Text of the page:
At the UN-led meeting, Foreign Minister Mevlut Cavusoglu says Ankara supports a two-state solution to the island with a sustainable settlement only achievable based on ground realities.

The three-day meetings in Geneva are aimed at gauging willingness to resume formal peace negotiations on Cyprus that have been stalled since 2017.
The three-day meetings in Geneva are aimed at gauging willingness to resume formal peace negotiations on Cyprus that have been stalled since 2017. (Reuters)

Turkey has backed the solution Turkish Cyprus laid out in an informal UN-led meeting held in Geneva aimed at gauging willingness to resume formal peace negotiations that have been stalled since 2017.

"In #Geneva stated strong support for Turkish Cypriot side's vision of sovereign equality & equal intl status & its proposal to this end," Turkish Foreign Minister Mevlut Cavusoglu wrote on Twitter on Wednesday. 

The Turkish Republic of Northern Cyprus (TRNC) explained during the meeting why a federal solution, involving a single state with the current Greek Cypriot Administration, would not be possible, said Cavusoglu, adding that a "fair, permanent and sustainable solution" could only be achieved "based on realities" on the island.

During the 5+1 meeting between the two sides, guarantor countries Turkey, Greece and Britain, Cavusoglu also met with UN Secretary General Antonio Guterres and discussed the solution of the Cyprus dispute.

READ MORE: Cyprus sides hold informal talks in Geneva

Crucial meetings

Earlier on Wednesday, Guterres made an opening speech at the closed-door meeting taking place at the Palais des Nations in Geneva.

Greek Cypriot leader Nicos Anastasiades followed Guterres in addressing the session.

President of the TRNC, Ersin Tatar, Turkish FM Cavusoglu, Greek Foreign Minister Nikos Dendias, and British Foreign Secretary Dominic Raab are scheduled to speak later.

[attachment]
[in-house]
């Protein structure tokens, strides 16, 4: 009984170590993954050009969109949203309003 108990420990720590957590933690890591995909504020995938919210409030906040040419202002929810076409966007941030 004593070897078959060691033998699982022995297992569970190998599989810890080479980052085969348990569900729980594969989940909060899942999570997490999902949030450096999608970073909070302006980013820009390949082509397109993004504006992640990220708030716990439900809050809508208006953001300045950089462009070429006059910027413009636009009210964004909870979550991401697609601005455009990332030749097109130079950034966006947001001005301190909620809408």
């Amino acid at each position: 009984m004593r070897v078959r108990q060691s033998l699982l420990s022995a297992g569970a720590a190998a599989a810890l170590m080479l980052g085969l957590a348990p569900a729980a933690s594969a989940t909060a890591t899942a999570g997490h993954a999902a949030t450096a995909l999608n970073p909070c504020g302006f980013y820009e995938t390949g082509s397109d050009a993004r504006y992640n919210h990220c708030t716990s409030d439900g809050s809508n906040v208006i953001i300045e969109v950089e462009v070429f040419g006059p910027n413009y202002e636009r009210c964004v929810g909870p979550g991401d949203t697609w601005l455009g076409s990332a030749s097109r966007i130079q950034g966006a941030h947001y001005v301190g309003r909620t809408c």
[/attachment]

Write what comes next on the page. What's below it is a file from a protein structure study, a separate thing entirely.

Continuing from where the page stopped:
Guterres is set to hold bilateral meetings with FM Cavusgolu and other delegation heads, which is to be followed by an informal dinner in honour of the heads of delegations.

After arriving in Geneva late on Tuesday, Raab tweeted: "The UK will work for the resumption of negotiations aiming at a fair and lasting settlement to the Cyprus issue."

The talks will end on Thursday.

READ MORE: Turkish Cypriot president says Turkey is 'motherland, guarantor country'

Decades-long dispute

Cyprus has been mired in a decades-long struggle between the Greek and Turkish Cypriots, despite a series of diplomatic efforts by the UN to achieve a comprehensive settlement.

The island has been divided since 1964 when ethnic Greek attacks forced Turkish Cypriots to withdraw into enclaves for their safety.

In 1974, a Greek Cypriot coup aiming at Greece's annexation led to Turkey's military intervention as a guarantor power. 

The TRNC was founded in 1983.

The Greek Cypriot Administration, backed by Athens, became a member of the EU in 2004, although most Greek Cypriots rejected a UN settlement plan in a referendum that year, which had envisaged a reunited Cyprus joining the EU.

Huseyin Isiksal, a member of the Turkish Cypriot negotiating team, said he was "optimistic", stressing that the two-state solution offered benefits for Greek Cypriots such as access to Turkish air space and ports.

"We see our Greek neighbours as our partners, we don't see them as our enemies," he told Reuters news agency. "All we want is a solution for the island that benefits both communities."

READ MORE: Ex-UK foreign secretary proposes 'two-state solution' to Cyprus issue

Source: TRTWorld and agencies